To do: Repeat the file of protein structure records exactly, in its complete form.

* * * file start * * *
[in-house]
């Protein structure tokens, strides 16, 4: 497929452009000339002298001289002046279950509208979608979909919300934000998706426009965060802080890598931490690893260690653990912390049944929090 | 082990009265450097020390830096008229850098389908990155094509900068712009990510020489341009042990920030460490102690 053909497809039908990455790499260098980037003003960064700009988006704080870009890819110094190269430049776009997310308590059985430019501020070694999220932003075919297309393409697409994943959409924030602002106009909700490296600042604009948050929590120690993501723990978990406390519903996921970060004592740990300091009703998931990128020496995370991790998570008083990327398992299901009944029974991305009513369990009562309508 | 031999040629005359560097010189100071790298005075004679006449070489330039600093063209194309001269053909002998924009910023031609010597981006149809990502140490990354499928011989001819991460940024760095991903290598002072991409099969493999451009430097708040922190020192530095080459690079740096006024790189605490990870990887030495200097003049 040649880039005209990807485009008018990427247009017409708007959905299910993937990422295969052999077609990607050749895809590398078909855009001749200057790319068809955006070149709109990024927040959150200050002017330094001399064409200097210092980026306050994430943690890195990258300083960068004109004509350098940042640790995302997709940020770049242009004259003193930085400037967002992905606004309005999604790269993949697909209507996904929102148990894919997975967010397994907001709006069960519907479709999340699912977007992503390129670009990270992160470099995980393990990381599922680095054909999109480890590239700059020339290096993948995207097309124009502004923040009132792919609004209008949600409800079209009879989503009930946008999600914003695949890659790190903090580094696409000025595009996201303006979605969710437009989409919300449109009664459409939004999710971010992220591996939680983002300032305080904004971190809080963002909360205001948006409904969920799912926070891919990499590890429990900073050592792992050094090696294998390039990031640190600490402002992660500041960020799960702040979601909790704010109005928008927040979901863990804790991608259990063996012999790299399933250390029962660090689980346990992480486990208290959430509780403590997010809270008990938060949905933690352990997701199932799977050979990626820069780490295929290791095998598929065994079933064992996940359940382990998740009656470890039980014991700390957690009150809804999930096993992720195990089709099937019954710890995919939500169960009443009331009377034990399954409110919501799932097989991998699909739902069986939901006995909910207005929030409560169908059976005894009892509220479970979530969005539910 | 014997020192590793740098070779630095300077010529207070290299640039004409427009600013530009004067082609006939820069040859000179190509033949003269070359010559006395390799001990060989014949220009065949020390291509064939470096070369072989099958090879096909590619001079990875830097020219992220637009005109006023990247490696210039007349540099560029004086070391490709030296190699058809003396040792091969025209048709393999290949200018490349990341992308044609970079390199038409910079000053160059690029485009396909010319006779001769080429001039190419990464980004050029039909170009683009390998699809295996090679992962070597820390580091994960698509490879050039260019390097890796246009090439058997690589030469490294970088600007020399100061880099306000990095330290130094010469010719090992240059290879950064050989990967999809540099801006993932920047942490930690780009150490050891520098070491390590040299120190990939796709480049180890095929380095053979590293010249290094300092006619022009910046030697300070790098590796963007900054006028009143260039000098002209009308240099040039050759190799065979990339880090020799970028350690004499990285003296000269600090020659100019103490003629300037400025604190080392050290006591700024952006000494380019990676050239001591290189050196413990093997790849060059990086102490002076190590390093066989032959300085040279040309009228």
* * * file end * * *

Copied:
[in-house]
């Protein structure tokens, strides 16, 4: 497929452009000339002298001289002046279950509208979608979909919300934000998706426009965060802080890598931490690893260690653990912390049944929090 | 082990009265450097020390830096008229850098389908990155094509900068712009990510020489341009042990920030460490102690 053909497809039908990455790499260098980037003003960064700009988006704080870009890819110094190269430049776009997310308590059985430019501020070694999220932003075919297309393409697409994943959409924030602002106009909700490296600042604009948050929590120690993501723990978990406390519903996921970060004592740990300091009703998931990128020496995370991790998570008083990327398992299901009944029974991305009513369990009562309508 | 031999040629005359560097010189100071790298005075004679006449070489330039600093063209194309001269053909002998924009910023031609010597981006149809990502140490990354499928011989001819991460940024760095991903290598002072991409099969493999451009430097708040922190020192530095080459690079740096006024790189605490990870990887030495200097003049 040649880039005209990807485009008018990427247009017409708007959905299910993937990422295969052999077609990607050749895809590398078909855009001749200057790319068809955006070149709109990024927040959150200050002017330094001399064409200097210092980026306050994430943690890195990258300083960068004109004509350098940042640790995302997709940020770049242009004259003193930085400037967002992905606004309005999604790269993949697909209507996904929102148990894919997975967010397994907001709006069960519907479709999340699912977007992503390129670009990270992160470099995980393990990381599922680095054909999109480890590239700059020339290096993948995207097309124009502004923040009132792919609004209008949600409800079209009879989503009930946008999600914003695949890659790190903090580094696409000025595009996201303006979605969710437009989409919300449109009664459409939004999710971010992220591996939680983002300032305080904004971190809080963002909360205001948006409904969920799912926070891919990499590890429990900073050592792992050094090696294998390039990031640190600490402002992660500041960020799960702040979601909790704010109005928008927040979901863990804790991608259990063996012999790299399933250390029962660090689980346990992480486990208290959430509780403590997010809270008990938060949905933690352990997701199932799977050979990626820069780490295929290791095998598929065994079933064992996940359940382990998740009656470890039980014991700390957690009150809804999930096993992720195990089709099937019954710890995919939500169960009443009331009377034990399954409110919501799932097989991998699909739902069986939901006995909910207005929030409560169908059976005894009892509220479970979530969005539910 | 014997020192590793740098070779630095300077010529207070290299640039004409427009600013530009004067082609006939820069040859000179190509033949003269070359010559006395390799001990060989014949220009065949020390291509064939470096070369072989099958090879096909590619001079990875830097020219992220637009005109006023990247490696210039007349540099560029004086070391490709030296190699058809003396040792091969025209048709393999290949200018490349990341992308044609970079390199038409910079000053160059690029485009396909010319006779001769080429001039190419990464980004050029039909170009683009390998699809295996090679992962070597820390580091994960698509490879050039260019390097890796246009090439058997690589030469490294970088600007020399100061880099306000990095330290130094010469010719090992240059290879950064050989990967999809540099801006993932920047942490930690780009150490050891520098070491390590040299120190990939796709480049180890095929380095053979590293010249290094300092006619022009910046030697300070790098590796963007900054006028009143260039000098002209009308240099040039050759190799065979990339880090020799970028350690004499990285003296000269600090020659100019103490003629300037400025604190080392050290006591700024952006000494380019990676050239001591290189050196413990093997790849060059990086102490002076190590390093066989032959300085040279040309009228």